Saturday, February 13, 2010

Consultation on Biolinguistics

At January 14, 2010, Marcello Barbieri mailed this message to a group of scholars in biosemiotics:
"We have all been critical of Chomsky’s ideas, to a lesser or greater extent, but we cannot ignore them, especially because they are the basis of the new research field of Biolinguistics which has been developed in parallel with Biosemiotics. By a strange coincidence, the journals that bear their names, Biolinguistics and Biosemiotics, have even started regular publication together, in 2008.
The crucial point is that both fields regard language as a natural phenomenon and claim a scientific approach to its study. Two different philosophies can remain entrenched forever into antagonistic positions, but two scientific disciplines are bound to look for dialogue, testing, confrontation and, ideally, for a synthesis of their ideas. Such a process, however, requires not only individual contributions but also collective discussions, and that is precisely the purpose of this collective letter.
I am sending in attachment the draft of a paper [here, C.E.] that proposes a synthesis of the two fields and I invite each of you to express your opinion. If you want to comment on the paper I shall be grateful, of course, but you can also ignore it and just express your ideas on the issue in question. The purpose of this consultation is to get a realistic picture of the feelings that exist today in Biosemiotics in respect to Biolinguistics, and I hope therefore that you will accept to comment on this point. Many thanks in advance for your attention and for your contribution."
Now Barbieri has compiled a file with the ensuing discussion, and asked me to post it here. You can download the the file here.
Postscript:
Barbieri kindly mailed me a version of his revised manuscipt, "On the Origin of Language - A synthesis of Biolinguistics and Biosemiotics", of February 11, 2010, that you can download here. Noam Chomsky and members of the Biosemiotic community are acknowledge.

5 comments:

Anonymous said...

In the Barbieri paper most essential contributors to an up to date definition of language are missing such as late Wittgenstein, Austin, Searle, Apel and Habermas . This means, Barbieri doesn't integrate pragmatic turn results into his consideration. A discussion about integration of biolinguistics with biosemiotics therefore reproduces philosophy of science problems of the late 60ies of last century.

Best
Guenther

wsxwhx703 said...
This comment has been removed by a blog administrator.
Arrow said...

Dear friends, I see I have come in at Stan's invitation to this discussion at a very late point! I hope to find some time to recap through the discussion so far of Marcello's paper. Meanwhile, I was responding most directly to the last posting in the email list by Soren Brier, and I will try to continue that soon. Some of you know me, and some don't. I am originally a theoretical physicist, later a colleague of Stan Salthe's and with him a developer of "hierarchical" approaches to complex systems, in my case mostly eco-social-semiotic or "socio-natural" systems, focusing on issues of emergence and multi-level, multi-scale (esp. timescales) analysis.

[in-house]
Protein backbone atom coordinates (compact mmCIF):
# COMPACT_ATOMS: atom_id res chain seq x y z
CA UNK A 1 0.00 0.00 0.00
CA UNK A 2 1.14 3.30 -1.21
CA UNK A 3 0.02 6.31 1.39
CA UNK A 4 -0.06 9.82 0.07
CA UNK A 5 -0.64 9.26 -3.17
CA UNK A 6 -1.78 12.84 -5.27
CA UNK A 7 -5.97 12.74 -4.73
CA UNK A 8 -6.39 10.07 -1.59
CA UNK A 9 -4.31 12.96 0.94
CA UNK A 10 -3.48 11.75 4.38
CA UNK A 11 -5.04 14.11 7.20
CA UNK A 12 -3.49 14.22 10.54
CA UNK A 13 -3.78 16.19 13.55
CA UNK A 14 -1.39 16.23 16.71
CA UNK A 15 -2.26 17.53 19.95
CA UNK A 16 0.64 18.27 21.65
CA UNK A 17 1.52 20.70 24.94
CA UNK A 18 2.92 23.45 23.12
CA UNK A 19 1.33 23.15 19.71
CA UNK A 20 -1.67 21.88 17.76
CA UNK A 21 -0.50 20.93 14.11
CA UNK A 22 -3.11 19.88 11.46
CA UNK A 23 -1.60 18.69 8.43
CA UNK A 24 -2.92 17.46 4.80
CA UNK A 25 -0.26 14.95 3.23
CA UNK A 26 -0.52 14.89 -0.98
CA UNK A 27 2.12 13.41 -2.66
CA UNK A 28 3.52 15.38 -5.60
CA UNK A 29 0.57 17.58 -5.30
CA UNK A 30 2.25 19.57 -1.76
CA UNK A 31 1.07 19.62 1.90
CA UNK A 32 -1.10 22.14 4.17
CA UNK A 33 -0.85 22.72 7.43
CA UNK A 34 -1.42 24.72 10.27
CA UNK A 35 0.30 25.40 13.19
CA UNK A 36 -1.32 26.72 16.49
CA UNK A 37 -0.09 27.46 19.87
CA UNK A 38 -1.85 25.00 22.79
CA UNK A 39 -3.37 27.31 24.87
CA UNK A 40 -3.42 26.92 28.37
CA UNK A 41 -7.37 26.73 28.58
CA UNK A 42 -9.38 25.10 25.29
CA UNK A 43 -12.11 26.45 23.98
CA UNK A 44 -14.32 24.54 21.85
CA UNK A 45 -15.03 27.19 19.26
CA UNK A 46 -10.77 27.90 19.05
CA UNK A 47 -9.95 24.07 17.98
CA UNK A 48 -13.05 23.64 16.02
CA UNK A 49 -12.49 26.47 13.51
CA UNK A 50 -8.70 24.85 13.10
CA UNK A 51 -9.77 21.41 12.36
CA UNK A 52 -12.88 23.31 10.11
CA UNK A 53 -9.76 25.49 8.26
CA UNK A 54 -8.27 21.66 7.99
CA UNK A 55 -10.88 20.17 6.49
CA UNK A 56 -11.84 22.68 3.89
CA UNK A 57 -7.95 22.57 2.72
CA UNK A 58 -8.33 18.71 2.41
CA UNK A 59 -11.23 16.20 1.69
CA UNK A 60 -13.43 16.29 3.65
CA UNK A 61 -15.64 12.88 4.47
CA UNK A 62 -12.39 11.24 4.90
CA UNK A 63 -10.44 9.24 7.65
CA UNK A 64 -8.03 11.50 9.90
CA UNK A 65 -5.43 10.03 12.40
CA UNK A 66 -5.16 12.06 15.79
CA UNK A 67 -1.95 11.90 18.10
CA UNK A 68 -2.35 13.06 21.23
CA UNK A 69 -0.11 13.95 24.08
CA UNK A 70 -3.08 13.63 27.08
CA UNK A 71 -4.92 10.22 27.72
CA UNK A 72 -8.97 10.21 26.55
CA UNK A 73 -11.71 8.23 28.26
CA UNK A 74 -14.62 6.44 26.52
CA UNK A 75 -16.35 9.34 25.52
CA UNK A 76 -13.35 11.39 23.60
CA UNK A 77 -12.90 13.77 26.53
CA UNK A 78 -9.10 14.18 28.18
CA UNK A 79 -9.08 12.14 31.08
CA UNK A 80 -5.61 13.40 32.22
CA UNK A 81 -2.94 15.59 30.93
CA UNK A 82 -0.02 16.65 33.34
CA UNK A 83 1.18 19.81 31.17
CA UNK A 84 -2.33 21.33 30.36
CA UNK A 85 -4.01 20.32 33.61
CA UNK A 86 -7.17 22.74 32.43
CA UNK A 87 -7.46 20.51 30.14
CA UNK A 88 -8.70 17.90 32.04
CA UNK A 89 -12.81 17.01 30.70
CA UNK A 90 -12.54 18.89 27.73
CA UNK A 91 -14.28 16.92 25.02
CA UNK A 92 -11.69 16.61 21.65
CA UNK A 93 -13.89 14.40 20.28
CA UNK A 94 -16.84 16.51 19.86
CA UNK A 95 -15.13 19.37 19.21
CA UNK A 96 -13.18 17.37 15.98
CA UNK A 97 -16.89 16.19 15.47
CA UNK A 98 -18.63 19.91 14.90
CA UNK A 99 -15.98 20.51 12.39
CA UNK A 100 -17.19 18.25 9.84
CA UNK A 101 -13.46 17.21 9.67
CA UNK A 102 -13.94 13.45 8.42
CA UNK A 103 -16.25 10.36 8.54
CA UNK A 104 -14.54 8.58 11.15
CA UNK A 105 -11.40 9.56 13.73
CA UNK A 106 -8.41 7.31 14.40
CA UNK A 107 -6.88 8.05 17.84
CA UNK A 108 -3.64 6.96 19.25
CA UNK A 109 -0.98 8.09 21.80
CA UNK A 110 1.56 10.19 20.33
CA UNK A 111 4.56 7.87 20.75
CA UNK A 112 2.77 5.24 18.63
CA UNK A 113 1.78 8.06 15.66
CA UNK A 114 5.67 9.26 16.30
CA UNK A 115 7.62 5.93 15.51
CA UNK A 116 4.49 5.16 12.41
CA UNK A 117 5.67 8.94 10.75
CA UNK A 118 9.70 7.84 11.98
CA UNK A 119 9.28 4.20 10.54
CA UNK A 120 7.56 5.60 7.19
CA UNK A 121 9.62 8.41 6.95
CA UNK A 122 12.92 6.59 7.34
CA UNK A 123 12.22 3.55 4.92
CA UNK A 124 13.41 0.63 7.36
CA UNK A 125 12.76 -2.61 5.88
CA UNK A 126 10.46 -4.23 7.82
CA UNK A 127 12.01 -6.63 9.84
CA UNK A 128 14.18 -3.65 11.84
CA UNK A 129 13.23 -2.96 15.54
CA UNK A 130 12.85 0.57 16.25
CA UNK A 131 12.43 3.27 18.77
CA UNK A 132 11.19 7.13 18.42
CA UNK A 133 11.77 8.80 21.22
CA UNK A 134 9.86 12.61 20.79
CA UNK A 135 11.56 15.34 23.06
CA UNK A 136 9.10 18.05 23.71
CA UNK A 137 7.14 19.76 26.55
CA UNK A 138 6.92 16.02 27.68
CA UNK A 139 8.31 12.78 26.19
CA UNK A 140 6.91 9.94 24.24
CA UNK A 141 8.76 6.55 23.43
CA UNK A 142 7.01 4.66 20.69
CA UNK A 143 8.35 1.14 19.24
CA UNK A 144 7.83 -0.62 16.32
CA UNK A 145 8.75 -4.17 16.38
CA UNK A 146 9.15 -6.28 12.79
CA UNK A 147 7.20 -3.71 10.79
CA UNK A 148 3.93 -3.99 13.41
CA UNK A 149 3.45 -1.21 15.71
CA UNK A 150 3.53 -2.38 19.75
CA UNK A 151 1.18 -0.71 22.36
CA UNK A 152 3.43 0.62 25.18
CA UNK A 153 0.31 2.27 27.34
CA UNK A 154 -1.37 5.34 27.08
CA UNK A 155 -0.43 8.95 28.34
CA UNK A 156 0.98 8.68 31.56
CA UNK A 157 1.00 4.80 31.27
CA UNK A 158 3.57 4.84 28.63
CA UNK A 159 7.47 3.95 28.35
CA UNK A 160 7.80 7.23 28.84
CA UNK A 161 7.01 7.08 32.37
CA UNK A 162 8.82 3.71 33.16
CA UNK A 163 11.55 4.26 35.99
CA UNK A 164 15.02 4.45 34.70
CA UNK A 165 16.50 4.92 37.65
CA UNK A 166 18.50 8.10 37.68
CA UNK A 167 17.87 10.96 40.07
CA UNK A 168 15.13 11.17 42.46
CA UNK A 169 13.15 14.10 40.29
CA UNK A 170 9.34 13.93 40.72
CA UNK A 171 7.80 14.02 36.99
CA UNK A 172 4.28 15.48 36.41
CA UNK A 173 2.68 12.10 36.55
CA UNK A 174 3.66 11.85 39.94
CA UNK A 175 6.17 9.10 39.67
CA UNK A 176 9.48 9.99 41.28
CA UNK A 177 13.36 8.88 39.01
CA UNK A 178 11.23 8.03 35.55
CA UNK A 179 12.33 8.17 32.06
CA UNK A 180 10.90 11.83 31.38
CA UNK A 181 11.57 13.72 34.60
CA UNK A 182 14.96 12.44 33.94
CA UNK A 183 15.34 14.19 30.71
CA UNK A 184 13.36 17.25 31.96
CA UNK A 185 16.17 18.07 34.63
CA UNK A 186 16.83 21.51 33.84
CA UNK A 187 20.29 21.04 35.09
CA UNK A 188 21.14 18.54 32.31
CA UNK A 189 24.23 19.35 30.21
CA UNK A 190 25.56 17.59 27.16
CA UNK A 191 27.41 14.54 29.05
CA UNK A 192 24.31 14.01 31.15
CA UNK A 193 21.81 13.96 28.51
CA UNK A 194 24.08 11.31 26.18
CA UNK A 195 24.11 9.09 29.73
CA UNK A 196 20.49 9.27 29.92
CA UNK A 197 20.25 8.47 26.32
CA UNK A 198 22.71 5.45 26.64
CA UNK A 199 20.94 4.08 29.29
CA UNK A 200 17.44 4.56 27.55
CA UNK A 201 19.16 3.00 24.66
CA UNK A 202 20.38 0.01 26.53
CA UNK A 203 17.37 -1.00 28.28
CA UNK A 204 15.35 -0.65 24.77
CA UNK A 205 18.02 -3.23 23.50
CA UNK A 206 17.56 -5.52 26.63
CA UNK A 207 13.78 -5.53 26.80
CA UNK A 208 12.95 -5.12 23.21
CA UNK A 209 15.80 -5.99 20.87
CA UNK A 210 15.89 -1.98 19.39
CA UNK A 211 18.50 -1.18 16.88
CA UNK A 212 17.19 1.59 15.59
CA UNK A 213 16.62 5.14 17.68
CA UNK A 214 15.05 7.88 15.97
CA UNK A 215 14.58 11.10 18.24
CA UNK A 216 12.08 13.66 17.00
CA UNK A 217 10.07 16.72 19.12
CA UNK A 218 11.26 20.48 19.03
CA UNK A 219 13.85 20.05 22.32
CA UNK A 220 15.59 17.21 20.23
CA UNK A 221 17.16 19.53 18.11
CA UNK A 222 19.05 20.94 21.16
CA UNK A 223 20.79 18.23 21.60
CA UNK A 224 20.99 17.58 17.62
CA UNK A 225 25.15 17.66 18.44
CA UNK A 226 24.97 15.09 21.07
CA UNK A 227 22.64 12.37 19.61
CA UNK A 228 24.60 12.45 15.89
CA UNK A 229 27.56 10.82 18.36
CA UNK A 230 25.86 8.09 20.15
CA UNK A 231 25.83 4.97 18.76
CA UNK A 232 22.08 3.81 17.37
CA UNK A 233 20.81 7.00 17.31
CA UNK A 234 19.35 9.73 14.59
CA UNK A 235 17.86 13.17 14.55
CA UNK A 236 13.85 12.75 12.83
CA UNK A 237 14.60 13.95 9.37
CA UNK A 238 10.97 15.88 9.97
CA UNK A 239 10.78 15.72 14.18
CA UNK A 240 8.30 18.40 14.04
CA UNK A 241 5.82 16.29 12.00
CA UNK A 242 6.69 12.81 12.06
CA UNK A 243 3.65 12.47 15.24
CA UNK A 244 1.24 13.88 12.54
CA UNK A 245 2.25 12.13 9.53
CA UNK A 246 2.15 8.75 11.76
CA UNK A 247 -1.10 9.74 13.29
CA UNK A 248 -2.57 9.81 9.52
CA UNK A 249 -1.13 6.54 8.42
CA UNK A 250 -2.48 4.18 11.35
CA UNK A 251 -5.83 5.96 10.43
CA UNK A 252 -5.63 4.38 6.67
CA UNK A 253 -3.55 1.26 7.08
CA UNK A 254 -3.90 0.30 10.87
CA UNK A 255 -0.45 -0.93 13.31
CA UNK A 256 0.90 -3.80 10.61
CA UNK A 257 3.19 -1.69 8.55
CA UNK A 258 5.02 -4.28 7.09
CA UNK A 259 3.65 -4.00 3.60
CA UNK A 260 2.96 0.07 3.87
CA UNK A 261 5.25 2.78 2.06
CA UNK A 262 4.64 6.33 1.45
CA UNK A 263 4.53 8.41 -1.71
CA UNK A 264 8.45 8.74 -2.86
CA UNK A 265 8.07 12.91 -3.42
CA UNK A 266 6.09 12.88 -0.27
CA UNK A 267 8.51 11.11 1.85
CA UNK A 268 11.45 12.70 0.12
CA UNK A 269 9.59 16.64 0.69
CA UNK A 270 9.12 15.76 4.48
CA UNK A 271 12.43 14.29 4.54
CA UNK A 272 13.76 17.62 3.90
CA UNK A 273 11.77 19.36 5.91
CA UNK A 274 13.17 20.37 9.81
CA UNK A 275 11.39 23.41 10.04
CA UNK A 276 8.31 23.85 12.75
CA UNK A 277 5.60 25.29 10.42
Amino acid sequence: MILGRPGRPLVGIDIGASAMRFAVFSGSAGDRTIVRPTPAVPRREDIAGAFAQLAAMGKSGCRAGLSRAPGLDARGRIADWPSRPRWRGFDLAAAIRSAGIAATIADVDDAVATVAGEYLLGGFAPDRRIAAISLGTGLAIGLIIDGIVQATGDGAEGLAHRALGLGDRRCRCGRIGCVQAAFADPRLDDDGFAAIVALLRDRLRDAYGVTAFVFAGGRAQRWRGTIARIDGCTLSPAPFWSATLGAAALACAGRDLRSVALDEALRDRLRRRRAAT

Lately my work has taken me to issues of feeling and emotion, neuroscience views of these vs. cultural and linguistic views, and so to the problem of combining the phenomenological and the semiotic, whether in embodied humans or in the bigger messes in which we humans find ourselves embedded.
More to come, I hope. JAY Lemke.

Claus Emmeche said...

Hi Jay,
welcome to this site. Sorry for the delay in "accepting" your comment: We had to turn the comment moderation feature on due to attempts to spam the blog with ads.
Kind regards,
Claus

phonosemantics said...

Since I am new here I cannot create an original posting. I've been studying organizational and functional parallels between language and genome for a long time, and the list is growing as I now and again refamiliarize myself with the biological side of things. My linguistic work centers around iconicity, something ignored by linguistic structuralists. Unfortunately linguistic functionalists, though they give lip service to iconicity, and many accept it in morphosyntax, tend to shy away from the one place where form and meaning are married in discreet fashion- phonosemantics (a.k.a. 'sound symbolism', but it is really diagrammatical iconicity using the featural geometry of the phonology as the organizational motif). Almost 20 years ago I discovered that the relative amounts of iconicity vs. symbolicity vs. indexicality in languages depended upon language morphosyntactic type. The lower the synthesis and fusion, the greater numbers of iconically transparent forms the language had-- and functionally they actually opposed those of the grammar, and weren't really part of lexicon proper.

Around the same time I realized that there were parallels between the genomic organization of different organisms and morphosyntactic type in language. Putting two and two together, it started to become apparent that the kinds of iconicity seen in the mappings of the genetic code and corresponding amino acids with regard to side chain properties had relevance to the problem of iconic transparency in language.

Nature seems to be highly conservative when it comes to norms for transmitting information through narrow, linearized channels. Even certain properties of atomic and subatomic systems may be analyzed in linguistic fashion.

I don't know whether anyone here is interested. Folks like me tend to wander from place to place, give our spiels, and then go as boredom or frustration sets in, at one or both ends. But let me know. I'm always looking for fresh perspectives.

Jess Tauber
phonosemantics@earthlink.net